So thus my advice - children sermons can be okay if the following is remembered.
1 - Place them before a hymn - either the opening or the sermon hymn - because those are times of transition anyway - where the "action" moves from the Pastor to the Congregation.
2 - Let them be matters of teaching - which are fitting for the service of the Word. We like and value the teaching of the Word.
3 - Do not give in to the idea of trying to make things cute - make them simple, but do the same type of things you would do when teaching adults - because that is what they will grow into.

It's interesting - at first a few people didn't like that I was doing stuff with the Catechism for the children's sermon. . . I was actually asked if that wasn't too advanced for kids (boy, doesn't that demonstrate that we've forgotten what the Catechism was designed for) - but now the congregation has gotten used to it, and I think the parents see and understand what I am doing and how this is a benefit.

If you do a children's sermon, do it with care and and with the thought of teaching - and then it can be a fine practice. . . by no means a required one - but a fine, Confessional practice.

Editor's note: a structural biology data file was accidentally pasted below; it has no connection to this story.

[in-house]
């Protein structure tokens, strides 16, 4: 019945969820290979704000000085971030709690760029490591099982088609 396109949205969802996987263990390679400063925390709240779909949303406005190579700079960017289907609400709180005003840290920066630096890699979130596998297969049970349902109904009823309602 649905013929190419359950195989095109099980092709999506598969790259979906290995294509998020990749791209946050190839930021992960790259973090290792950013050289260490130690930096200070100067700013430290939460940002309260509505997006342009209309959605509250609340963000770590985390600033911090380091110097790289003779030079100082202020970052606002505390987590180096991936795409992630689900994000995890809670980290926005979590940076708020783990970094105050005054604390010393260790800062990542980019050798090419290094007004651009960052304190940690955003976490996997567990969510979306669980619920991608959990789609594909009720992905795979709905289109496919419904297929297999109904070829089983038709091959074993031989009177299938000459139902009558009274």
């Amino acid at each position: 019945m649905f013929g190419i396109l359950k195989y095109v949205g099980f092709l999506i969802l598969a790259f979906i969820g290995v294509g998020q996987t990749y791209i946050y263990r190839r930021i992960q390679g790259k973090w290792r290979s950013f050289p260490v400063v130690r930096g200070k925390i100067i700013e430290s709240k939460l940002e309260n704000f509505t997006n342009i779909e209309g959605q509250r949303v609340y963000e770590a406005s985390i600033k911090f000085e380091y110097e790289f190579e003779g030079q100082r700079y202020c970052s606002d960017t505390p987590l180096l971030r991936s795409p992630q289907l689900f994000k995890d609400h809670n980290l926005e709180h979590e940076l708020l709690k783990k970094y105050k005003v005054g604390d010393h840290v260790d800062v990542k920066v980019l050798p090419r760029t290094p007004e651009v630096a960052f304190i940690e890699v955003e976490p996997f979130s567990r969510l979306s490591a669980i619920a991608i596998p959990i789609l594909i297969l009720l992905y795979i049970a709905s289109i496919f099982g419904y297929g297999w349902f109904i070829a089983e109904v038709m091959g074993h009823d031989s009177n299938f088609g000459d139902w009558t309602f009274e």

Saturday, December 22, 2007

Advent 4 Sermon

In which I am a mean, cruel pastor who tells people to show up to church on Tuesday.

Advent 4 – John 1:19-28 – December 23rd, 2007

In the Name of Christ Jesus our Advent King +

Why are bothering us, John? Here you are, out in the wilderness, preaching and baptizing – causing a fuss that even we back in Jerusalem get pestered about. Why are you bothering us, John? What’s the big deal? We know that we are creatures of habit – that we like our things the way we like them, and we generally like them to stay that way. The people in Jesus’ day were no different. They had their routines, the things that they were comfortable with – and then in comes John. John looks like a wildman, camel skin clothing, lives out in the desert – doesn’t quite fit in the established sensibilities of the day – he is the proverbial sore thumb. And John preaches repentance – repent, turn away from what you’ve been doing – repent and prepare for the Kingdom of Heaven is at hand.